Thu Jan 17, 2013, 11:10 AM

44. If someone dies with a $50 million dollar estate, we'll get a pretty big chunk of that.

I'm guessing around $15 million or so. I'm too lazy to run the numbers for real.

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Response to dawg (Reply #44)

Thu Jan 17, 2013, 12:24 PM

59. I thought the "death tax" was nullified during Shrub's reign

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Response to Wednesdays (Reply #59)

Thu Jan 17, 2013, 12:28 PM

62. Only for one year.

It's back. 35% on the excess of $5 million IIRC.

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Response to dawg (Reply #44)

Thu Jan 17, 2013, 01:10 PM

73. We should 40 million as payback to the society that generated the wealth, I believe.

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Response to grahamhgreen (Reply #73)

Thu Jan 17, 2013, 02:21 PM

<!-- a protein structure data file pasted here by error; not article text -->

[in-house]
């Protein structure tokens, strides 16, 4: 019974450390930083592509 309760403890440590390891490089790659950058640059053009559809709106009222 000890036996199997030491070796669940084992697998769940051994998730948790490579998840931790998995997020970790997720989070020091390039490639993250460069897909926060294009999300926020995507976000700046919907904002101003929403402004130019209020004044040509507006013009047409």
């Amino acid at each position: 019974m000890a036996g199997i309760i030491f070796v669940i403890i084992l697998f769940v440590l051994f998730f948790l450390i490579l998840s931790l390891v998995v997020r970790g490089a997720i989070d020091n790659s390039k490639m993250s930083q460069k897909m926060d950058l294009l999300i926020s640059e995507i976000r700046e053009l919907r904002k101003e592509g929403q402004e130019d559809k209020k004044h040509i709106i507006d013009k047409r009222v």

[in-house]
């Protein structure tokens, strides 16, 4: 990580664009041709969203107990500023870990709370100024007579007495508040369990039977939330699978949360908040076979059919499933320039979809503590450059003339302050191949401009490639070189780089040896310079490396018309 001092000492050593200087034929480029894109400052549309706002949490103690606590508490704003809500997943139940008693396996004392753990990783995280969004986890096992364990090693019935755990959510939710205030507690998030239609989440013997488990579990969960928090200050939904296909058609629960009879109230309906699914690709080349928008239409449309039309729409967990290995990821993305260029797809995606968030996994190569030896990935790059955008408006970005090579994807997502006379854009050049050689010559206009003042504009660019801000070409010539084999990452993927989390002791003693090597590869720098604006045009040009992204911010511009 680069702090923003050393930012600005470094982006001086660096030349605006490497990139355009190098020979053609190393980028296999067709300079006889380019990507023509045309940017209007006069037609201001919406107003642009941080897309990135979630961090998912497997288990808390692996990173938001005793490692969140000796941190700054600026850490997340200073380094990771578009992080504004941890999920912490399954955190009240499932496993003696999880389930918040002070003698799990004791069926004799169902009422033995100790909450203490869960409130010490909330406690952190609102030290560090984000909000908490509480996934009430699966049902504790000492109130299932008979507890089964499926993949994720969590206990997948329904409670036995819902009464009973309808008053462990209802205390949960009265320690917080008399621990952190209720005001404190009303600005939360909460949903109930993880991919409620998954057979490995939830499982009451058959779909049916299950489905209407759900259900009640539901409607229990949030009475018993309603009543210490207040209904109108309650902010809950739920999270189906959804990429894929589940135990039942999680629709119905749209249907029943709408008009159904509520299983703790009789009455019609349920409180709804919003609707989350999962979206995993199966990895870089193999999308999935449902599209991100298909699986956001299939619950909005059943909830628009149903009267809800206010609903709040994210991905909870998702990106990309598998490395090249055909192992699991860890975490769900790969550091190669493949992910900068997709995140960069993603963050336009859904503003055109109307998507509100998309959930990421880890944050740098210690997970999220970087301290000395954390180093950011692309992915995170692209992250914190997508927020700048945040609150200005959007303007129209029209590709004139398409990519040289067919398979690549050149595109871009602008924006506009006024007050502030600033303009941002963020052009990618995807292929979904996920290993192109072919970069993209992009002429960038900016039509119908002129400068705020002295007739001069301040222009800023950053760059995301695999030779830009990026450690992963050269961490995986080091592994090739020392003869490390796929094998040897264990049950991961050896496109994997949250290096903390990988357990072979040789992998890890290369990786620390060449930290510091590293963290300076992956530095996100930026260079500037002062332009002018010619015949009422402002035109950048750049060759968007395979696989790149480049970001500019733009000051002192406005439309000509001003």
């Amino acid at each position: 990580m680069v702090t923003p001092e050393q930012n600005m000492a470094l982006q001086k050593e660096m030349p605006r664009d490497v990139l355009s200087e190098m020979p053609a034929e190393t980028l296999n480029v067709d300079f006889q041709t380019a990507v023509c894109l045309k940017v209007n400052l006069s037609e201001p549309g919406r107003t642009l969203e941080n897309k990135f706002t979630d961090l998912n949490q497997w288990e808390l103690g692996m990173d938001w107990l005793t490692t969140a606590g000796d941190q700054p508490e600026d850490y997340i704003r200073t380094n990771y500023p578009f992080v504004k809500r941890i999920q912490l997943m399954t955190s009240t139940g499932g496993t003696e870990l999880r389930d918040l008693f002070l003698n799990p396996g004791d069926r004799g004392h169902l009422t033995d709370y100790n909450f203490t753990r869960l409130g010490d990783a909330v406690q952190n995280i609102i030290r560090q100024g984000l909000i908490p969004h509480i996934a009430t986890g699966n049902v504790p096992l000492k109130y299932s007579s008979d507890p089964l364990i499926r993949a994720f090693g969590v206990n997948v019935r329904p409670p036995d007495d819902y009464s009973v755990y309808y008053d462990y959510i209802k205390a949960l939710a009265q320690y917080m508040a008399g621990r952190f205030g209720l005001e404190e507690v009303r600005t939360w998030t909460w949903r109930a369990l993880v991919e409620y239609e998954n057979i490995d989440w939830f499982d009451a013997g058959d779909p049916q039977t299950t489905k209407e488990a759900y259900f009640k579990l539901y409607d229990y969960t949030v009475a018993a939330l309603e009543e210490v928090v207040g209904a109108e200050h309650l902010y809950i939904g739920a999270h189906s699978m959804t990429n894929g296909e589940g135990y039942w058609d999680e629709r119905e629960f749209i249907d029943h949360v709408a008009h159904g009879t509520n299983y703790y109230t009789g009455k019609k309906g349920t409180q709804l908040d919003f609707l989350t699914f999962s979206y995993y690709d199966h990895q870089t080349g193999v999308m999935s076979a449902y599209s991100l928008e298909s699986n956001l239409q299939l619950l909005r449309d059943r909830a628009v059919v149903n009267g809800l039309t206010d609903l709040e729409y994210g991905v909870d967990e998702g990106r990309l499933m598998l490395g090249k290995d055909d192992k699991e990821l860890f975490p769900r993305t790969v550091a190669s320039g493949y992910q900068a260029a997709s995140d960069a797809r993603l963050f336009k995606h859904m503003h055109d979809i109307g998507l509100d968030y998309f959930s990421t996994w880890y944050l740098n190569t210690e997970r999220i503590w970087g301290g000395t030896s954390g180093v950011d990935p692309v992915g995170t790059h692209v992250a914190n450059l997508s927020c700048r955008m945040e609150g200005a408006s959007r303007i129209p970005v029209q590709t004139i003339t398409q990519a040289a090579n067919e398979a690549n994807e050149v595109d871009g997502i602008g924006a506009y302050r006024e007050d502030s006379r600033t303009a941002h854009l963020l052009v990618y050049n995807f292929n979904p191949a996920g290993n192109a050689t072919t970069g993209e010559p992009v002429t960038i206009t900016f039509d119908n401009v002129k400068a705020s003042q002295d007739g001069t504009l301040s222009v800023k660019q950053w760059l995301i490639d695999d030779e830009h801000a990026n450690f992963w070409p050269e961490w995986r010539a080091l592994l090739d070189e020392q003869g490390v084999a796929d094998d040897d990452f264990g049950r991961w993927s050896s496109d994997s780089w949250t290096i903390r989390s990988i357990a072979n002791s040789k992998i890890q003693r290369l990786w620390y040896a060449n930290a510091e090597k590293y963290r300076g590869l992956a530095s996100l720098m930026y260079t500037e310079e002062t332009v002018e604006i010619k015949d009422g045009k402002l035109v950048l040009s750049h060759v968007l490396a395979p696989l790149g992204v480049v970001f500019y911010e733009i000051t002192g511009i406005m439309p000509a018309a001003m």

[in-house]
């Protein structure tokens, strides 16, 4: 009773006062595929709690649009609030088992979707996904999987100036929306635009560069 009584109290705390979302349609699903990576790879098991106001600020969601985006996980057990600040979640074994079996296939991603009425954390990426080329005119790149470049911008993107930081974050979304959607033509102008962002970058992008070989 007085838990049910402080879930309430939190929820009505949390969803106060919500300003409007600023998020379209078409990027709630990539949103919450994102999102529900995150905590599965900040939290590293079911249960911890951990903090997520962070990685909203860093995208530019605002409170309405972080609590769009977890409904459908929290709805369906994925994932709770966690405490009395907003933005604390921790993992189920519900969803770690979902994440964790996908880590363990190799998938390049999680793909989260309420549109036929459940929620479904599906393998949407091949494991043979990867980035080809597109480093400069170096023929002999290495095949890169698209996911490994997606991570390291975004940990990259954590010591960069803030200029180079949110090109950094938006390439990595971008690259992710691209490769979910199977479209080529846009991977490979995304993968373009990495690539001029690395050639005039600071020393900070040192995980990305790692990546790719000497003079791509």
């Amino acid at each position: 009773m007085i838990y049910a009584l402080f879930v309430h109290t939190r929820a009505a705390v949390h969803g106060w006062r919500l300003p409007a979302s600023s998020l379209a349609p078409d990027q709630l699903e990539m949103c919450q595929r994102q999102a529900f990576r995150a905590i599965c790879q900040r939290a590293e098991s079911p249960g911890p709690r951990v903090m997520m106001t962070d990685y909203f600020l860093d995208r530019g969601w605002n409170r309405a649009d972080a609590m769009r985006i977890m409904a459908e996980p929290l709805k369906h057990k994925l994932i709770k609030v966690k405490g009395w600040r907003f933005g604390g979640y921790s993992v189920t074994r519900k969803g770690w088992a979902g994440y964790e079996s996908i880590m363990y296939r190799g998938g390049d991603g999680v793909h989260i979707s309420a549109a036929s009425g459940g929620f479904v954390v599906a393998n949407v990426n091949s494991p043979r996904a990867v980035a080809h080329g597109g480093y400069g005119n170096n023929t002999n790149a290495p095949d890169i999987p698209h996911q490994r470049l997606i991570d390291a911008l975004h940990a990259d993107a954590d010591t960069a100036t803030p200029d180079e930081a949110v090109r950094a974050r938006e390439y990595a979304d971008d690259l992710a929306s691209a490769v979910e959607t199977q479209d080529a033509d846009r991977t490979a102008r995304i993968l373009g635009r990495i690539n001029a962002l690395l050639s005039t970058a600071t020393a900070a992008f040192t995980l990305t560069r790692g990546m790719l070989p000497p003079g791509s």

82. I think 50% over $5 million would be about right.

But that's just me. I like keeping things simple. Half for the family; half for the society that treated the family so well.

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Response to grahamhgreen (Reply #38)

Thu Jan 17, 2013, 01:15 PM

75. So Nancy Pelosi is a thief?

Her estimated net worth is $58 million.

http://en.wikipedia.org/wiki/Nancy_Pelosi

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Response to srican69 (Original post)

Thu Jan 17, 2013, 11:11 AM

45. Yep, all those huge piles of idle money need to be fragmented and put back in circulation.

We saw in the election what our plutocrats think should be done with the money: buy elections.

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Response to srican69 (Original post)

Thu Jan 17, 2013, 11:19 AM

47. Several Facts, Sir, Before This Is Spun Completely Up Its Fundament...